2. THIRD WEEK POST:

    Link: https://www.philstar.com/headlines/2018/07/06/1830962/tough-corruption-not-many-fired-officials-rehired

    “MANILA, Philippines — President Duterte has taken great pride in firing nearly two dozen officials in an anti-corruption drive since he came to power two years ago. The catch: about a quarter have already been rehired.”

    In this article by the Philippine Star, they elaborated how Duterte’s quest to eradicate corruption is not being followed as Duterte himself, after firing corrupt officials, rehires them for different positions. Thus, the corruption of the government continues. Looking back at our lesson, this is just like what Justice Malcolm said on the free press’ function: “Complete liberty to discuss the conduct of public officials is like a scalpel in the case of free speech. Its sharp incision relieved the abscesses of officialdom, etc.” In this case, it showed how under Duterte’s administration, the corruption didn’t lessen but is part of a vicious cycle. He only declares to an audience him firing corrupt officials but doesn’t announce rehiring them or transferring them to different positions. Moreover, this article lists some of the officials Duterte has rehired and says what corrupt deeds they have done (and what they got away with) while in government. It really shows us their faults and abuses.

    From our lesson this week, it really reflects how the free press is important because it serves as society’s watchdog. It especially can show us the abuses and corruption within government. If it weren’t for this news, we would be completely blinded by the undertakings of the government and would not be able to act against these kinds of corruption. Having a free press enables us to see what is happening and ultimately gives us the power to decide on either supporting or negating these actions by our politicians.

  3. THIRD WEEK BONUS:

    Personally, if they are banned, I think that it doesn’t violate the constitutional rights of the Marcoses or their right to free speech and assembly because it is within the rights of the owners to ban them. According to property rights law, they can ban anyone as long as its not based on sex, religion, race, etc. In this case, UP can ban the Marcoses because of what they’ve done in the past. It’s not a matter of restraining their right to free speech but more of banning them due to past transgressions.
    I don’t think its unconstitutional. Like what I said, they should be banned because of their past transgressions. For example, the Nazis of Germany. Any item that is symbolic of the Nazis were taken down or burned. If you make a Nazi symbol, whether you are aware of it or not, you’ll be imprisoned. This was Germany’s efforts to stop a very dark part of their history from happening again. I think there is a parallelism of this with the Marcoses. They have caused so much deaths and problems in the Philippines and they didn’t even pay it back or get imprisoned for it. Another reason is that UP is a space that has been greatly and negatively been affected by the Marcoses and the Marcos regime. It is also a space that is very anti-Marcos. And as it is an institution on its own, it can ban them from coming over to the said university. It is not then a discrimination against a person’s political beliefs but of their past misdeeds. Thus, it does not coincide with the accusation that it restrains their freedom to free speech or assembly.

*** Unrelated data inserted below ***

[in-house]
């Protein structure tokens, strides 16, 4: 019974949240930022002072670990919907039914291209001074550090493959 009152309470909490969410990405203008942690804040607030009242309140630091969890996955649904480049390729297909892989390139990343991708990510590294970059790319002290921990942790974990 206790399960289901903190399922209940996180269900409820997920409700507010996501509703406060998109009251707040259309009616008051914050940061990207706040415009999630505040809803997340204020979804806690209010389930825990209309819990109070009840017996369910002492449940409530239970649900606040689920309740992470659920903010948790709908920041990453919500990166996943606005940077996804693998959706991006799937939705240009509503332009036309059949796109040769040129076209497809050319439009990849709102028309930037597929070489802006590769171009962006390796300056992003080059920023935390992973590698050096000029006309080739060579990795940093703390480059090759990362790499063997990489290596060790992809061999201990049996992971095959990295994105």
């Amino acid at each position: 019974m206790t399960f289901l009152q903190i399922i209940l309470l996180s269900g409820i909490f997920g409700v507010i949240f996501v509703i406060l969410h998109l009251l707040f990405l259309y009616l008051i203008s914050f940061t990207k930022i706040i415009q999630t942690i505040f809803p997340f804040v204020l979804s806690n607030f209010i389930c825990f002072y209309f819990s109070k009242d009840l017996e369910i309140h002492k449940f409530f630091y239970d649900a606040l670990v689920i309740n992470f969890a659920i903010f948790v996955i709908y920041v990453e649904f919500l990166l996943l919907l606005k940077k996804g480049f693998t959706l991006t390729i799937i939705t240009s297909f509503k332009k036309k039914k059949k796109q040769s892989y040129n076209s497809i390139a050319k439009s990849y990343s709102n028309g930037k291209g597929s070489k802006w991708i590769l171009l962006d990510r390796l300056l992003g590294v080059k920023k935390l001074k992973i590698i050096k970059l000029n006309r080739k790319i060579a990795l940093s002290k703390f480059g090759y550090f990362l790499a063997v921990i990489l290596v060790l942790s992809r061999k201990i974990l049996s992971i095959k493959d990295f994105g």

It is very much like a persona non grata. The phrase is Latin, meaning “unwelcome person”. It is basically practiced by our local government units to prohibit a person from entering a place or locality due to offenses that that person might have done to an official, etc. An example would be in 2005, wherein the Batangas government declared Mei-Magsino-Lubis (from Philippine Daily Inquirer) as persona non grata as he infuriated the Batangas governor due to a comment he said about him. Minor offenses like those can instigate a persona non grata. In the case of UP and the Marcoses, it is much similar to that as the Marcoses have inflicted much pain and suffering and even death to some UP students and professors. UP is also very against them and treats them as unwelcomed visitors. So they are like persona non grata.